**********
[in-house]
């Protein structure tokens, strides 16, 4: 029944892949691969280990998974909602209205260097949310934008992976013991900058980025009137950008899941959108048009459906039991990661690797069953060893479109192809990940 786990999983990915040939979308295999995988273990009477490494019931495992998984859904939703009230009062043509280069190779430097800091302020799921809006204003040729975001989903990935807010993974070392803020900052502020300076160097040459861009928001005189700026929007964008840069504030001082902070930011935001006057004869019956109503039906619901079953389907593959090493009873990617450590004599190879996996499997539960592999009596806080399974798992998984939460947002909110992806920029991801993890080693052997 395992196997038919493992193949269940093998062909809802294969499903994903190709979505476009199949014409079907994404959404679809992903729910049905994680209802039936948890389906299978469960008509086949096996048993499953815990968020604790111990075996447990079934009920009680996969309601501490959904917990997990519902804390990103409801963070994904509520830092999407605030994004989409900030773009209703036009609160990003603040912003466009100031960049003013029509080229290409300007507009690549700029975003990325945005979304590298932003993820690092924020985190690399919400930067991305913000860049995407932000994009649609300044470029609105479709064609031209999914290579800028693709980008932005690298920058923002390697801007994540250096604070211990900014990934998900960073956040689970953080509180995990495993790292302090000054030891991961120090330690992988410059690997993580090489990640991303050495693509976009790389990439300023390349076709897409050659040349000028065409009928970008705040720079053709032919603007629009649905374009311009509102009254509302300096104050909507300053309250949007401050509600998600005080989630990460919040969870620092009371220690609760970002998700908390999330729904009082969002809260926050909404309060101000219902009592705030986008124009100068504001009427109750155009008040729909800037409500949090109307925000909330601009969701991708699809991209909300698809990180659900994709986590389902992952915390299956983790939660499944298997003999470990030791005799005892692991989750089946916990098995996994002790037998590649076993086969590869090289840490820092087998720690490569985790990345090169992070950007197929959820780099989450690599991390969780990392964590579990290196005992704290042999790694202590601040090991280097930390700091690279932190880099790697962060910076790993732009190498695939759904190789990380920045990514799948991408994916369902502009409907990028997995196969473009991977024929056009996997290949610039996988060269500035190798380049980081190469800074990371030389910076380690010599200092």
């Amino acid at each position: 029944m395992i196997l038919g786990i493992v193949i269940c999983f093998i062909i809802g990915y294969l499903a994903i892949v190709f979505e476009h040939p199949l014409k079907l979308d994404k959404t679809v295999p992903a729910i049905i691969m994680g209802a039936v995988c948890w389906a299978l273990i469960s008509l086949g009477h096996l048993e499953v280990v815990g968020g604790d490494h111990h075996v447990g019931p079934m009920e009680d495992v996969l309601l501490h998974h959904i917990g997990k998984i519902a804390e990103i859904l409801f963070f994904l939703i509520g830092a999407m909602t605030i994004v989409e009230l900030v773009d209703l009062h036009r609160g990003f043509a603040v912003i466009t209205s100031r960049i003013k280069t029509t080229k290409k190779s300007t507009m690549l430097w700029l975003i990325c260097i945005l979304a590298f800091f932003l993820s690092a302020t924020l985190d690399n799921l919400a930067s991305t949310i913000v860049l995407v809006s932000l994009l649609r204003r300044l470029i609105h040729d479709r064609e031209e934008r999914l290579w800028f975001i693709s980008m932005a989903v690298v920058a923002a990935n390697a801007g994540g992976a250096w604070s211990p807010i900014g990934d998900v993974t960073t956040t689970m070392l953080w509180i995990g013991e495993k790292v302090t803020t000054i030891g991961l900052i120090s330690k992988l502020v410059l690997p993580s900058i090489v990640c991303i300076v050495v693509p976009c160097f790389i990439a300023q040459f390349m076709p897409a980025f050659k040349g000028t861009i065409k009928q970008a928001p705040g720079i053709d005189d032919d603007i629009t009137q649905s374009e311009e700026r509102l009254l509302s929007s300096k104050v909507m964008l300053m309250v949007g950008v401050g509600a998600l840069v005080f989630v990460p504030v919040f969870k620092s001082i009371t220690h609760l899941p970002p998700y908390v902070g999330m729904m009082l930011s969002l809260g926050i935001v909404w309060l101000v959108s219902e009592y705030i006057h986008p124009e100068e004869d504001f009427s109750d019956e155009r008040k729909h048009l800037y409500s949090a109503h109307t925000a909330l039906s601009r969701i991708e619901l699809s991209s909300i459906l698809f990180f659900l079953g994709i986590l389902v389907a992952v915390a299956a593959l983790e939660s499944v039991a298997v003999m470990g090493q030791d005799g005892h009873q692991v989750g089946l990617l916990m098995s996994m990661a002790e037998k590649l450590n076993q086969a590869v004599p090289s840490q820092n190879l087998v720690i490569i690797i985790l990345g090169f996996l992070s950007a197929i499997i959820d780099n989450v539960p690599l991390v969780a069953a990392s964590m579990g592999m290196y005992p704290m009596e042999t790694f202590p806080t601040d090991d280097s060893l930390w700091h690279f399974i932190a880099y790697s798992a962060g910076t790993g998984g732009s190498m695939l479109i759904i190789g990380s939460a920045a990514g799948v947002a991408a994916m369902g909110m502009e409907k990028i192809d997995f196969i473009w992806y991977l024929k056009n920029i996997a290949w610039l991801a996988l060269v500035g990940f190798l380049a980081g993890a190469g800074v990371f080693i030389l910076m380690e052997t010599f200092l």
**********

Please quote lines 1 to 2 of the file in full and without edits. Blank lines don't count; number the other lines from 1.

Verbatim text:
[in-house]
């Protein structure tokens, strides 16, 4: 029944892949691969280990998974909602209205260097949310934008992976013991900058980025009137950008899941959108048009459906039991990661690797069953060893479109192809990940 786990999983990915040939979308295999995988273990009477490494019931495992998984859904939703009230009062043509280069190779430097800091302020799921809006204003040729975001989903990935807010993974070392803020900052502020300076160097040459861009928001005189700026929007964008840069504030001082902070930011935001006057004869019956109503039906619901079953389907593959090493009873990617450590004599190879996996499997539960592999009596806080399974798992998984939460947002909110992806920029991801993890080693052997 395992196997038919493992193949269940093998062909809802294969499903994903190709979505476009199949014409079907994404959404679809992903729910049905994680209802039936948890389906299978469960008509086949096996048993499953815990968020604790111990075996447990079934009920009680996969309601501490959904917990997990519902804390990103409801963070994904509520830092999407605030994004989409900030773009209703036009609160990003603040912003466009100031960049003013029509080229290409300007507009690549700029975003990325945005979304590298932003993820690092924020985190690399919400930067991305913000860049995407932000994009649609300044470029609105479709064609031209999914290579800028693709980008932005690298920058923002390697801007994540250096604070211990900014990934998900960073956040689970953080509180995990495993790292302090000054030891991961120090330690992988410059690997993580090489990640991303050495693509976009790389990439300023390349076709897409050659040349000028065409009928970008705040720079053709032919603007629009649905374009311009509102009254509302300096104050909507300053309250949007401050509600998600005080989630990460919040969870620092009371220690609760970002998700908390999330729904009082969002809260926050909404309060101000219902009592705030986008124009100068504001009427109750155009008040729909800037409500949090109307925000909330601009969701991708699809991209909300698809990180659900994709986590389902992952915390299956983790939660499944298997003999470990030791005799005892692991989750089946916990098995996994002790037998590649076993086969590869090289840490820092087998720690490569985790990345090169992070950007197929959820780099989450690599991390969780990392964590579990290196005992704290042999790694202590601040090991280097930390700091690279932190880099790697962060910076790993732009190498695939759904190789990380920045990514799948991408994916369902502009409907990028997995196969473009991977024929056009996997290949610039996988060269500035190798380049980081190469800074990371030389910076380690010599200092």